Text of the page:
William Barnes ( )

Second Collection. Woone Rule

An while I zot, wi thoughtvul mind,
Up where the lwonesome Coombs do wind,
An watchd the little gully slide
So crookèd to the river-zide;
I thought how wrong the Stour did zeem
To roll along his ramblèn stream,
A-runnèn wide the left o south,
To vind his mouth, the right-hand zide.

But though his stream do teäke, at mill,
An eastward bend by Newton Hill,
An goo to lay his welcome boon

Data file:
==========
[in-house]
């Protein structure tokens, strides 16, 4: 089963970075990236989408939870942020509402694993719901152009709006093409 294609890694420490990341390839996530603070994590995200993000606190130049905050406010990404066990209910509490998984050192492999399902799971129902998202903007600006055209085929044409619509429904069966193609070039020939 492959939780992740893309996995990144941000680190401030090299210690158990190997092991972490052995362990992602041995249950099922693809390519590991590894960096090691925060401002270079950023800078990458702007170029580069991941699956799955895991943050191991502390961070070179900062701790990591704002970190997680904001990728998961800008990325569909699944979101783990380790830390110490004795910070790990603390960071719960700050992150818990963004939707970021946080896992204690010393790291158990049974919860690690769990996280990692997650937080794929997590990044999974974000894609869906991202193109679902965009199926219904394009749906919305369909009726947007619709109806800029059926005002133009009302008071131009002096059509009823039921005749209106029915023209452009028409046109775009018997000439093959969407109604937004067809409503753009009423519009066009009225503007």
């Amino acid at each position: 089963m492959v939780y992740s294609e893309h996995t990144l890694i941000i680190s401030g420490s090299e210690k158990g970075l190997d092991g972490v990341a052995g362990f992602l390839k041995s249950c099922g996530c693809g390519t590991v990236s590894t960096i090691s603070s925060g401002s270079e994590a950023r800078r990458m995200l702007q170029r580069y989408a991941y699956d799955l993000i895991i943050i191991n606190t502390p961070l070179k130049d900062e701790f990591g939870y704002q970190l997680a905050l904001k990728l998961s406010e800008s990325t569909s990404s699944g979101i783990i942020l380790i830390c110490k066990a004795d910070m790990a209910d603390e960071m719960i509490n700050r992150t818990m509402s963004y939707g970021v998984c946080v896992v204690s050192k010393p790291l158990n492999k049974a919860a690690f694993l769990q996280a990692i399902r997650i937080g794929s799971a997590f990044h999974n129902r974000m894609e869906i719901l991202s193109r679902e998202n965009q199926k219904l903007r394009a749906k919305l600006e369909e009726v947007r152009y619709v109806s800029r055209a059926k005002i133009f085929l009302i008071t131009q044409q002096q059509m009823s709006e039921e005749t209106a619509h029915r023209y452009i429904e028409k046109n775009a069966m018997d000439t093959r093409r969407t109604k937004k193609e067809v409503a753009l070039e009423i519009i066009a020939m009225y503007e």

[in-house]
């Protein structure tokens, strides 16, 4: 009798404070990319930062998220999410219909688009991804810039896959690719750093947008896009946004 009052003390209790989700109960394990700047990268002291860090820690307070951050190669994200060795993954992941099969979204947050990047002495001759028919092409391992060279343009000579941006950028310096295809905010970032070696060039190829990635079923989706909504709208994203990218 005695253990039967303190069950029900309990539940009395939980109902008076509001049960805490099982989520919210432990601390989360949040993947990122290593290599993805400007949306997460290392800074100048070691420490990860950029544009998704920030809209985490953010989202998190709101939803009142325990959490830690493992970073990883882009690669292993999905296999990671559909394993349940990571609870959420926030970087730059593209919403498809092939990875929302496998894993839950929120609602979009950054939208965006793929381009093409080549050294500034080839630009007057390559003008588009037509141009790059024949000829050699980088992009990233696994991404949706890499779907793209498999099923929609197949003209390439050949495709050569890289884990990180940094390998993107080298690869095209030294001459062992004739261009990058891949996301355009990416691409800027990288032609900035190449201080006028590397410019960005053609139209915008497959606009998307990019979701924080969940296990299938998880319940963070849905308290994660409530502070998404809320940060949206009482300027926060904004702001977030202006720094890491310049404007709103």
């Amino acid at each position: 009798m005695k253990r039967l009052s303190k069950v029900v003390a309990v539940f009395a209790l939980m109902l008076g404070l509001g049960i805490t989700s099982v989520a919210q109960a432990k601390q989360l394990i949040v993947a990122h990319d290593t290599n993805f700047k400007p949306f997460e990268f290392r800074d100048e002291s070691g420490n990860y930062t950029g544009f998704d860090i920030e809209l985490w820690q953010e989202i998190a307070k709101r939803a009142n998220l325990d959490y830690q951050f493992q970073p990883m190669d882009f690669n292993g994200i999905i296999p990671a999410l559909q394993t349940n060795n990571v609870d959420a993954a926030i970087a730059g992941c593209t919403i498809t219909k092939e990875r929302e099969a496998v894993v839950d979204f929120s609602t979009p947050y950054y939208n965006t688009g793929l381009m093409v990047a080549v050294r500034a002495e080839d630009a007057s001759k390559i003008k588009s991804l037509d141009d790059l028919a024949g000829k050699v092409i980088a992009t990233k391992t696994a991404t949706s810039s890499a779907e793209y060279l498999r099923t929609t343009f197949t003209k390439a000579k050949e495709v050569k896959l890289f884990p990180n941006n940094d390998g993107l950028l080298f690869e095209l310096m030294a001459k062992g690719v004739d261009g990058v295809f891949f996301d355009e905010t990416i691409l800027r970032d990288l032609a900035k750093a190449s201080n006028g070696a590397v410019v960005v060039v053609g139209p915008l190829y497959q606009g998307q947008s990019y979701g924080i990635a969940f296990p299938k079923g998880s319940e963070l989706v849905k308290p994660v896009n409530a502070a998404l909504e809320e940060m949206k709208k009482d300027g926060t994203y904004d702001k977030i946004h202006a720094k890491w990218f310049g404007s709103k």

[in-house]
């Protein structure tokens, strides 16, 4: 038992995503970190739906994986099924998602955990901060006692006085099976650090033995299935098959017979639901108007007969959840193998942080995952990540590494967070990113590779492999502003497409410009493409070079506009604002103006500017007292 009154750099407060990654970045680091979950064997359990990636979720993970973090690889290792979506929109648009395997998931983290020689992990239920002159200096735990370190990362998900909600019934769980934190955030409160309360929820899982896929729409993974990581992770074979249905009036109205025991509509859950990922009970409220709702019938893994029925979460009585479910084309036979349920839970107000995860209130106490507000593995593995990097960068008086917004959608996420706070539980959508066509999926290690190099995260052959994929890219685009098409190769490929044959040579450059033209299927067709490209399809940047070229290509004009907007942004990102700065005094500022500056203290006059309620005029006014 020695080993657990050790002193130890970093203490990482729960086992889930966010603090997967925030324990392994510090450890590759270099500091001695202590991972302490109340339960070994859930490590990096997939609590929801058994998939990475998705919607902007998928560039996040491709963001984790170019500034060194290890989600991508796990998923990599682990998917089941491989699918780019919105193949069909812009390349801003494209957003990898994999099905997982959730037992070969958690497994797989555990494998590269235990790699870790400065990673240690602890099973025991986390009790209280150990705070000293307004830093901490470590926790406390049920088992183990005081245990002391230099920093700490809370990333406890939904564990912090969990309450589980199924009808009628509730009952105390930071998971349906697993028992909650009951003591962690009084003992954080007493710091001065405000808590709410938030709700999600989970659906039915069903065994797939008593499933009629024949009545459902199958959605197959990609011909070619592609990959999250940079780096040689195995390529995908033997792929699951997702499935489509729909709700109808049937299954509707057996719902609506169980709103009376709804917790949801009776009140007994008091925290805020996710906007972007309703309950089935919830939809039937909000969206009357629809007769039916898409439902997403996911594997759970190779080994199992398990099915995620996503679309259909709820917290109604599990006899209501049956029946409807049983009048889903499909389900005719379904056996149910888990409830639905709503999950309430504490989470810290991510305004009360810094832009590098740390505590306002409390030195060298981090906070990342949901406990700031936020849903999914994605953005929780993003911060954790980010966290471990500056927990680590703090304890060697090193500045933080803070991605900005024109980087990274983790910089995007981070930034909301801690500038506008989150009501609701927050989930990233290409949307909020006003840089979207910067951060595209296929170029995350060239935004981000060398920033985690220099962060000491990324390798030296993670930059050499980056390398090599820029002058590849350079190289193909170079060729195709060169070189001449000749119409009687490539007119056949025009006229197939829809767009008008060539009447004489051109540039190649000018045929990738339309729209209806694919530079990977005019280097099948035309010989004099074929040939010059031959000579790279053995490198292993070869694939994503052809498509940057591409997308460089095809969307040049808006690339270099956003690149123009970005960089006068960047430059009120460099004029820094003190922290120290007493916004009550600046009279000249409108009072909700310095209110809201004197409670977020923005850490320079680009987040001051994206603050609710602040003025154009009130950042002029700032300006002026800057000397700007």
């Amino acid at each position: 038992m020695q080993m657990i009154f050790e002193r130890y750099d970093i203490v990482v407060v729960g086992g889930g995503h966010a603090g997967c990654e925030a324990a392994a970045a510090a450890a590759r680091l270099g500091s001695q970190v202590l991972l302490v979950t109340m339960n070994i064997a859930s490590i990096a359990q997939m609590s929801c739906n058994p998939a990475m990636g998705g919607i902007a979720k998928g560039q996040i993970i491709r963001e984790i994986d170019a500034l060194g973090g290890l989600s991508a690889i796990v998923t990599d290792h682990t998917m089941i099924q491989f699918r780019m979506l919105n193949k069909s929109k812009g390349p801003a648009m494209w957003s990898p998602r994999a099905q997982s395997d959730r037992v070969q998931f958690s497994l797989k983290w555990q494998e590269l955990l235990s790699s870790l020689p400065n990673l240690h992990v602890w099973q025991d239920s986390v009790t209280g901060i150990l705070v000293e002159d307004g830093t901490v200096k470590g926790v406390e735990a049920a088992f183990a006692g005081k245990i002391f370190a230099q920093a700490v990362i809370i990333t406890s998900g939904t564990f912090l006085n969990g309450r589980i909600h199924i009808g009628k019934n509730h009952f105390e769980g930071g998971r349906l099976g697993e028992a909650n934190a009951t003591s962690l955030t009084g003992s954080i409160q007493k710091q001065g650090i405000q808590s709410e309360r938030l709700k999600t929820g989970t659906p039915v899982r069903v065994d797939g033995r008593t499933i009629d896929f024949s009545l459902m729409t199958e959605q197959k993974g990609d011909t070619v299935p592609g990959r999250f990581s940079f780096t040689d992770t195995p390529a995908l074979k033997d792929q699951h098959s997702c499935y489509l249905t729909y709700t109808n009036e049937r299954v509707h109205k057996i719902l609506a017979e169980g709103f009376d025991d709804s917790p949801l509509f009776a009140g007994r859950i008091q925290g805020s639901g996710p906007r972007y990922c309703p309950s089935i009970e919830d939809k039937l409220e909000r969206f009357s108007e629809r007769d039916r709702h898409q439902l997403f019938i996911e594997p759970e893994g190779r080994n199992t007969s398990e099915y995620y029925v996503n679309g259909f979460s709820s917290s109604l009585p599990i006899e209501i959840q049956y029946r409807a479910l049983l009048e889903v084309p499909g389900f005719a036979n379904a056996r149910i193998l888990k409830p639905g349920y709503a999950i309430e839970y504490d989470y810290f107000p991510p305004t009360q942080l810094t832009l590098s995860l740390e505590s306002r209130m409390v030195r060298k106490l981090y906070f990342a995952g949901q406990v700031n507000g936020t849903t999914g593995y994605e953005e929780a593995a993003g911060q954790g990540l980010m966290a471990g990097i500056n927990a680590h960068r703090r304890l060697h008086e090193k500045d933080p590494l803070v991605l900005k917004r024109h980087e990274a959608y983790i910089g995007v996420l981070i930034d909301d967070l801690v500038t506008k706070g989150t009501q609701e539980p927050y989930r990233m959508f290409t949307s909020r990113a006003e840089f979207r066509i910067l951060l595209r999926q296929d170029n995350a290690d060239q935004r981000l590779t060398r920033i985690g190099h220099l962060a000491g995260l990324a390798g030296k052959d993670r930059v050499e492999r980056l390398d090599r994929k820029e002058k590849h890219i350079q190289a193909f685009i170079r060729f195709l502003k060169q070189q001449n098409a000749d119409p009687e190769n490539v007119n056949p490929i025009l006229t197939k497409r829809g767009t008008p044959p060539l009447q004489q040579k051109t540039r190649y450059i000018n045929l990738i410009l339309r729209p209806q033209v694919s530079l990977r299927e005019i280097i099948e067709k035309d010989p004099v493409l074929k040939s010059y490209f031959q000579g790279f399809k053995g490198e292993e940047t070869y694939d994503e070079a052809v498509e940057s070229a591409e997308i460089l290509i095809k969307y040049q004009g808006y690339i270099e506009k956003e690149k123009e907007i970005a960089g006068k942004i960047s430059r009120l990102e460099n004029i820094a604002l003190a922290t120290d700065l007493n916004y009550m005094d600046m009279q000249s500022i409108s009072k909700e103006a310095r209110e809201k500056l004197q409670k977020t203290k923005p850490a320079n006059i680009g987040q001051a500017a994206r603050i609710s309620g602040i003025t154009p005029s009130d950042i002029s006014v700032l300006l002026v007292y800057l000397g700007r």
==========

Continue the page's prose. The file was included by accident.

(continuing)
O daïly water round Hammoon,
An then wind off ageän, to run
By Blanvord, to the noonday zun,
Tis only bound by woone rule all,
An thats to vall down steepest ground.

An zoo, I thought, as we do bend
Our way drough life, to reach our end,
Our God ha gied us, vrom our youth,
Woone rule to be our guideHis truth.
An zoo wi that, though we mid teäke
Wide rambles vor our callèns seäke,
What is, is best, we needen fear,
An we shall steer to happy rest.

William Barnes's other poems:
  1. Third Collection. A Lot o Maïdens
  2. Second Collection. The Scud
  3. Third Collection. Meth below the Tree
  4. Second Collection. Married Peäirs Love-walk
  5. Third Collection. The Giants in Treädes

 . Poem to print (Print)

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